Thursday, July 7, 2011

In Which Trai Reviews 'The Lover's Dictionary'

The Book: The Lover's Dictionary

The Author: David Levithan

How I Found It: This review by Jamie highly recommended it. Thanks, Jamie! And as ever this summer, big thanks to my local library.

The Review: I've only ever been disappointed by one of David Levithan's books (Boy Meets Boy, which was too utopian for me and skirted around what I felt were some very important issues), but have sincerely enjoyed others I've read: Nick and Norah's Infinite Playlist, Realm of Possibility, and now this one. Nick and Norah was a really fun exploration of one wild night for a couple thrown into knowing each other, and Realm of Possibility was a funny and varied look at the love lives of a whole bunch of teenagers. The Lover's Dictionary is Mr. Levithan's first foray into adult fiction, and older readers of his great YA offerings can rest assured knowing that this book is just as good, if not better, as those.

When I first heard about this book, the concept really intrigued me. It's a portrait of a relationship told in a nonlinear fashion, and a particularly interesting one at that: it's a series of words chosen by the narrator, arranged alphabetically into a dictionary that defines their relationship in all its beauty and messiness. Some definitions are less than a sentence; others are whole paragraphs. It's the story of a man loving a woman who might not love him as much, who drinks more than she should, who had an unhappy family as a child. Through the narrator's loving and sometimes not-so-loving definitions, we learn how their relationship came to be, how it stayed there, and maybe even how it fell apart. We see him struggling to cope both with this newfound love and with how to piece together this girl he doesn't quite understand at times.

Some passages were just beautiful evocations of what it feels like to accept someone, flaws and all. Some were funny slices of life that anyone could identify with. Others were heartwrenching snippets of a couple trying to make something work that might be best not working after all. No matter what emotion Levithan was writing, he captured it well, and I just kept marveling at his prose. I couldn't decide which passages were my favorites, because they all made me feel something. Some of the ones that most struck me:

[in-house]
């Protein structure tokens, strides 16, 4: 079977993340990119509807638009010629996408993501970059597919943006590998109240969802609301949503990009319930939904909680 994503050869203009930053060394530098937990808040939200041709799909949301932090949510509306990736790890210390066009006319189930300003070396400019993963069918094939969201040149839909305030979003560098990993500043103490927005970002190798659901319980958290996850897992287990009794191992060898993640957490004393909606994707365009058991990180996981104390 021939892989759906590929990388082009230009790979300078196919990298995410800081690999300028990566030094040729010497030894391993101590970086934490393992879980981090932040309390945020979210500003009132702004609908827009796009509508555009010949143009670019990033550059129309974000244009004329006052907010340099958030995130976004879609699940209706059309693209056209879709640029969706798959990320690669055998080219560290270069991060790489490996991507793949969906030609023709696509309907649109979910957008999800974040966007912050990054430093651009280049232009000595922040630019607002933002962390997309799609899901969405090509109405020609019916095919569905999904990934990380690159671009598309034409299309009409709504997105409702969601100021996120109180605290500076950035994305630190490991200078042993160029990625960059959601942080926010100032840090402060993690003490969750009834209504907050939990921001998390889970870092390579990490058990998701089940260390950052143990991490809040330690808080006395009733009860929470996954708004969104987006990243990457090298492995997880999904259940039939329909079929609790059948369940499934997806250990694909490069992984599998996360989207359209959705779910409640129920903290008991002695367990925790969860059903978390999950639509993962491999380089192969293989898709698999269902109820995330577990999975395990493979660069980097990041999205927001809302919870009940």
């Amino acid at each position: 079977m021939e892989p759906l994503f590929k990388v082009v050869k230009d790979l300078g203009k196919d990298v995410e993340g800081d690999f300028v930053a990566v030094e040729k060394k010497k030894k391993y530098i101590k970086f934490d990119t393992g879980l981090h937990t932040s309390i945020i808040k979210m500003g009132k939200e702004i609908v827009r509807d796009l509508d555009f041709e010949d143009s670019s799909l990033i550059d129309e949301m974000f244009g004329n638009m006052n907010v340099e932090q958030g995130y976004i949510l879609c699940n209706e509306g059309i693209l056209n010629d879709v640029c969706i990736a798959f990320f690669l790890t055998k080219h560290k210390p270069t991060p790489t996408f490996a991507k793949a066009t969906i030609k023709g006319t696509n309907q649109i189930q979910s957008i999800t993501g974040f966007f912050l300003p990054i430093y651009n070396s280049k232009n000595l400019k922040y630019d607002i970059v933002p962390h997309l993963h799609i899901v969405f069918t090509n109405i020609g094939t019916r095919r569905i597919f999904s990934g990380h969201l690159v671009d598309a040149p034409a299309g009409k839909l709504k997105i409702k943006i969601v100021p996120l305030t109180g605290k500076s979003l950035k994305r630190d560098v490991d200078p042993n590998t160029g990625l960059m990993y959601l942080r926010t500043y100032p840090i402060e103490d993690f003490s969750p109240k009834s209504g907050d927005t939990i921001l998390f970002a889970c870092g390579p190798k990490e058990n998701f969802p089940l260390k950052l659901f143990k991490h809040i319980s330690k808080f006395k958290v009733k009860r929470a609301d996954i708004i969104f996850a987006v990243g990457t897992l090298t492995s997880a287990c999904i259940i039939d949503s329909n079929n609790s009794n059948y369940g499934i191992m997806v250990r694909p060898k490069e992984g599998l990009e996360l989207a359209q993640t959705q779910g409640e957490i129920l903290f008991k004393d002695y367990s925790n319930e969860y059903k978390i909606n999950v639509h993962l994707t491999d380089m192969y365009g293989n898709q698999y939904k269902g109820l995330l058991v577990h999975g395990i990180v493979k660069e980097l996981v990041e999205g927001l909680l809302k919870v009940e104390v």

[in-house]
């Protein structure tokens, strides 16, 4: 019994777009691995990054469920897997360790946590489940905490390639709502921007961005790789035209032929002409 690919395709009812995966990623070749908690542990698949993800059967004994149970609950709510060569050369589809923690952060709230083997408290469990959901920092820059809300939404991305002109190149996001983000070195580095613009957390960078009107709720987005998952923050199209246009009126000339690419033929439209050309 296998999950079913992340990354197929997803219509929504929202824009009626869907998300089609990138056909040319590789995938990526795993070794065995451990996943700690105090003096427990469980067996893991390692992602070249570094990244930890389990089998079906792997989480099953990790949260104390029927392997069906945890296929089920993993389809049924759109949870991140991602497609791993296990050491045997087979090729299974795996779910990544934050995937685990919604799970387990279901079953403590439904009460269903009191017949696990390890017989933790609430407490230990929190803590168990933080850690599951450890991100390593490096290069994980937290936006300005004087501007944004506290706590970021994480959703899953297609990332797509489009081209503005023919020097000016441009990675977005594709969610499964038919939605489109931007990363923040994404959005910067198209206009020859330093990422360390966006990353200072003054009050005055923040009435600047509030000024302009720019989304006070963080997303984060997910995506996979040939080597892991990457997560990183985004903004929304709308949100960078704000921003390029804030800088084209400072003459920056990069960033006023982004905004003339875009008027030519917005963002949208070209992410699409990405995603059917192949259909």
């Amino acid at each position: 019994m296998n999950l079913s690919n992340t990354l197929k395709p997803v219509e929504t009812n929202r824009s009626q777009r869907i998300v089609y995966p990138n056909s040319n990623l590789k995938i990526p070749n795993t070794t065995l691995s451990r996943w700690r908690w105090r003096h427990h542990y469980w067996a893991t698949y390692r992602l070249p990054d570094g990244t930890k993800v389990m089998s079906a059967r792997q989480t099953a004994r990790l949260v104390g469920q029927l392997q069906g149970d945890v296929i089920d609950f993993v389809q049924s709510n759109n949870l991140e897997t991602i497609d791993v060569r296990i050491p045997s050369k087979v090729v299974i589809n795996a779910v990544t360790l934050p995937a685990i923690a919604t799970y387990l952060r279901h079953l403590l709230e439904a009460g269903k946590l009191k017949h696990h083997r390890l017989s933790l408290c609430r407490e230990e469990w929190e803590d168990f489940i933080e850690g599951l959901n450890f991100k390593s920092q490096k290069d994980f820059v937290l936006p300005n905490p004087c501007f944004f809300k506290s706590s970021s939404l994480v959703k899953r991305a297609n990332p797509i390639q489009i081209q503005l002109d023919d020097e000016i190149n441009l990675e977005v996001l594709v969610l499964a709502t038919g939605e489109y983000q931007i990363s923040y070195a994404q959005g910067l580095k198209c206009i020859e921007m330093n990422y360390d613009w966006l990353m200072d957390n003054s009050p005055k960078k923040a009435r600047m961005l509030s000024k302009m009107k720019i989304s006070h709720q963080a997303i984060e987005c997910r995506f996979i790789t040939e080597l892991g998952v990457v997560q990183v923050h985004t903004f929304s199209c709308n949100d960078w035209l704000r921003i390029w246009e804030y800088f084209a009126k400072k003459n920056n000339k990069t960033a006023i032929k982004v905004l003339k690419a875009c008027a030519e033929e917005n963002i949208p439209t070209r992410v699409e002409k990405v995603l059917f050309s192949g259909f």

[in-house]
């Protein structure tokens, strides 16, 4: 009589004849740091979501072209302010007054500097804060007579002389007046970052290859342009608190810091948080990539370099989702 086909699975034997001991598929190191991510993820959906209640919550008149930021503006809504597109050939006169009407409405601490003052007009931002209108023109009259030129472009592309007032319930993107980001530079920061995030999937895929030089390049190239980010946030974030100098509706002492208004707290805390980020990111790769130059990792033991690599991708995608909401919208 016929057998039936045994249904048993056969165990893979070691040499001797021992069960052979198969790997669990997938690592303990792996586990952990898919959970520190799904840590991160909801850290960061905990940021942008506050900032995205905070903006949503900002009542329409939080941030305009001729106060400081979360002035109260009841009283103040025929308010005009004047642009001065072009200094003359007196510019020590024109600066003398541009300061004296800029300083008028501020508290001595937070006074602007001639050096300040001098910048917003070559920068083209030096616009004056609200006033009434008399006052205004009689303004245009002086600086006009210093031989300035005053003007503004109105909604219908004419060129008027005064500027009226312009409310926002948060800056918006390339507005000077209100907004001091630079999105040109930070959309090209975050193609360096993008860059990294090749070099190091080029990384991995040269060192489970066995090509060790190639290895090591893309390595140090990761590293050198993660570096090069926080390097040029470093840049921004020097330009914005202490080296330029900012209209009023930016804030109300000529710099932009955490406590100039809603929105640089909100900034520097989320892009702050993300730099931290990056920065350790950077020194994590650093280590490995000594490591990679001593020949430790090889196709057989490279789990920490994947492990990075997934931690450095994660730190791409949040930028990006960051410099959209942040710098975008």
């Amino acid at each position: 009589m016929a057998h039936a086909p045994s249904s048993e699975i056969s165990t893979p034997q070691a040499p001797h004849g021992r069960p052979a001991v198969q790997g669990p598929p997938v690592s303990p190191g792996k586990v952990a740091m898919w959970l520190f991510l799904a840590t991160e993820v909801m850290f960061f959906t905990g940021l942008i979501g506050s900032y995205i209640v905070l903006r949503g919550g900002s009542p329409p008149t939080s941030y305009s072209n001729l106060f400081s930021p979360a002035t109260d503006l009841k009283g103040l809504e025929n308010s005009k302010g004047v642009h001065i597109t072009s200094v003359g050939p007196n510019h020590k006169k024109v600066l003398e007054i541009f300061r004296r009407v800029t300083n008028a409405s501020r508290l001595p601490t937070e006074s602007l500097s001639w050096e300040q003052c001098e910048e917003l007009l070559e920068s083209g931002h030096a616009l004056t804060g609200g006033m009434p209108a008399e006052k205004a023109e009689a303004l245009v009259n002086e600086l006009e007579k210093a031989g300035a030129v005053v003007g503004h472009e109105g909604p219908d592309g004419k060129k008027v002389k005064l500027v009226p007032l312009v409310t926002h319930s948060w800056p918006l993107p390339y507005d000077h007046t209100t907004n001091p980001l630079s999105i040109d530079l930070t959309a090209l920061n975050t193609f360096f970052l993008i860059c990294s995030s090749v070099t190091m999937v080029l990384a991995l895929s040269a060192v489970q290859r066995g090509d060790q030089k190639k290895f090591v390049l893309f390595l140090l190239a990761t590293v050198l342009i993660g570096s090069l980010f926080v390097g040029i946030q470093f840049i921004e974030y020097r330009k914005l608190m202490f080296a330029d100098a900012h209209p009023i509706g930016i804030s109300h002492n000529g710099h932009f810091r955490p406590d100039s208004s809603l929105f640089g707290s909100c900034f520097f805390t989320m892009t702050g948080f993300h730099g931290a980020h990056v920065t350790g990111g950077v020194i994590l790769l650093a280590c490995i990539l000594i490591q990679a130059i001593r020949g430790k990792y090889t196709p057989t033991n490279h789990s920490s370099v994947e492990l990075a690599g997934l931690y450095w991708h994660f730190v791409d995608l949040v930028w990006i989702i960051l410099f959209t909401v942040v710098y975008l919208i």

beguile, v. - It's when you walk around the apartment in my boxers when you don't know I'm awake. And then that grin, when you do know I'm awake. You spend so much time in the morning making sure every hair is in place. But I have to tell you: I like it most like this, haphazard, sleep-strewn, disarrayed. (29)

buffonery, n. - You were drunk, and I made the mistake of mentioning Showgirls in a near-empty subway car. The pole had no idea what it was about to endure. (42)

flagrant, adj. - I would be standing right there, and you would walk out of the bathroom without putting the cap back on the toothpaste. (95)

only, adj. - That's the dilemma, isn't it? When you're single, there's the sadness and joy of only me. And when you're paired, there's the sadness and joy of only you. (154)

It's a short read, but the minimal word count doesn't reduce the book's power. Levithan has done an admirable job of capturing the intricacies of a relationship, and even if it's about a heterosexual couple, it could just as easily be applied to any same-sex couple, or just any couple, period. The nonlinear storytelling gave it an extra punch (one entry would be exuberant and happy; the next would be dwelling on a regret or a fight), and I tore through it so fast that I want to reread it just to savor anything I might have missed the first time around.

I'd recommend this one to fans of other nonlinear love stories, such as the musical The Last 5 Years or the movie (500) Days of Summer. Any adult looking for a nontraditional romantic read would probably love it, too, and I imagine it would be entertaining for a couple to share with each other. Highly recommended!


  1. Did you see anywhere where it said that it was a heterosexual couple? I thought it was purposefully vague concerning the gender of the narrator's lover.

  2. I thought so, too, at first, but it occurs to me that they were more than likely heterosexual during the "abstain" passage. The lover says "I'm pregnant," whether joking or not, and the narrator responds "Whose is it?", which seemed to indicate that it was a heterosexual couple and that a child would be the result of a heterosexual love affair. And I was pretty sure that one of the passages mentioned that the narrator would check out other women just as the lover would check out other men. Levithan's written couples of all orientations, though, so it wouldn't surprise me if it was a same-sex couple! I think the book was half-ambiguous, half-not.

  3. This book represents all the things that we have come to love from David Levithan.